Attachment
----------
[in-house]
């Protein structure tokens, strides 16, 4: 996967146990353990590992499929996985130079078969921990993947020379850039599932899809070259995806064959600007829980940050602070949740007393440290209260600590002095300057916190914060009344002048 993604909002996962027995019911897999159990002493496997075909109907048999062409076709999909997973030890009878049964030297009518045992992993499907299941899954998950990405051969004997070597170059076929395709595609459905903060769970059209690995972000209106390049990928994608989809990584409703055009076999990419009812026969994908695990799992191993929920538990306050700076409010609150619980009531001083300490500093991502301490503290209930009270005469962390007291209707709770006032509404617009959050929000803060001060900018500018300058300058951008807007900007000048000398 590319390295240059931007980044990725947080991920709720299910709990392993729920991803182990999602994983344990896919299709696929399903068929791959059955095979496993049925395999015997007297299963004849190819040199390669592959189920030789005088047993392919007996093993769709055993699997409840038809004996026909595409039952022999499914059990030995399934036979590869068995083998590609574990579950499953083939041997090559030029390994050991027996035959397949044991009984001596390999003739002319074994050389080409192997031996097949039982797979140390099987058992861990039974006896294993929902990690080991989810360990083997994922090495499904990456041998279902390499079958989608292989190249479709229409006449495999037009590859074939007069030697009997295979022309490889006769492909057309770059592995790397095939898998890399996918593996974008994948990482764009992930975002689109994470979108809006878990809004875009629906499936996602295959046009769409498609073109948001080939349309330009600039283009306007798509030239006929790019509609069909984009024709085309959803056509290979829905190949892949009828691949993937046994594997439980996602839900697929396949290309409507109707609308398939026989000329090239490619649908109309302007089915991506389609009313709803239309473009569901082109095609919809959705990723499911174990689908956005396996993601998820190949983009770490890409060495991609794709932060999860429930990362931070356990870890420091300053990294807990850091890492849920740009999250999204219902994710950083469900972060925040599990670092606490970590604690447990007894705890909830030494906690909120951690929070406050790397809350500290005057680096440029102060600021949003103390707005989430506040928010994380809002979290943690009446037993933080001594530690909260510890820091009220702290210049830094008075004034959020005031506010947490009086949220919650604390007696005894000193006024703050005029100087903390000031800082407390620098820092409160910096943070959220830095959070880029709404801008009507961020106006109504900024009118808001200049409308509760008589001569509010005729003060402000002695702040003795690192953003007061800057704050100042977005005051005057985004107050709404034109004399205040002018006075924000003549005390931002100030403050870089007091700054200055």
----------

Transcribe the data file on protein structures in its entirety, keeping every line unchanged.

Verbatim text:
[in-house]
């Protein structure tokens, strides 16, 4: 996967146990353990590992499929996985130079078969921990993947020379850039599932899809070259995806064959600007829980940050602070949740007393440290209260600590002095300057916190914060009344002048 993604909002996962027995019911897999159990002493496997075909109907048999062409076709999909997973030890009878049964030297009518045992992993499907299941899954998950990405051969004997070597170059076929395709595609459905903060769970059209690995972000209106390049990928994608989809990584409703055009076999990419009812026969994908695990799992191993929920538990306050700076409010609150619980009531001083300490500093991502301490503290209930009270005469962390007291209707709770006032509404617009959050929000803060001060900018500018300058300058951008807007900007000048000398 590319390295240059931007980044990725947080991920709720299910709990392993729920991803182990999602994983344990896919299709696929399903068929791959059955095979496993049925395999015997007297299963004849190819040199390669592959189920030789005088047993392919007996093993769709055993699997409840038809004996026909595409039952022999499914059990030995399934036979590869068995083998590609574990579950499953083939041997090559030029390994050991027996035959397949044991009984001596390999003739002319074994050389080409192997031996097949039982797979140390099987058992861990039974006896294993929902990690080991989810360990083997994922090495499904990456041998279902390499079958989608292989190249479709229409006449495999037009590859074939007069030697009997295979022309490889006769492909057309770059592995790397095939898998890399996918593996974008994948990482764009992930975002689109994470979108809006878990809004875009629906499936996602295959046009769409498609073109948001080939349309330009600039283009306007798509030239006929790019509609069909984009024709085309959803056509290979829905190949892949009828691949993937046994594997439980996602839900697929396949290309409507109707609308398939026989000329090239490619649908109309302007089915991506389609009313709803239309473009569901082109095609919809959705990723499911174990689908956005396996993601998820190949983009770490890409060495991609794709932060999860429930990362931070356990870890420091300053990294807990850091890492849920740009999250999204219902994710950083469900972060925040599990670092606490970590604690447990007894705890909830030494906690909120951690929070406050790397809350500290005057680096440029102060600021949003103390707005989430506040928010994380809002979290943690009446037993933080001594530690909260510890820091009220702290210049830094008075004034959020005031506010947490009086949220919650604390007696005894000193006024703050005029100087903390000031800082407390620098820092409160910096943070959220830095959070880029709404801008009507961020106006109504900024009118808001200049409308509760008589001569509010005729003060402000002695702040003795690192953003007061800057704050100042977005005051005057985004107050709404034109004399205040002018006075924000003549005390931002100030403050870089007091700054200055």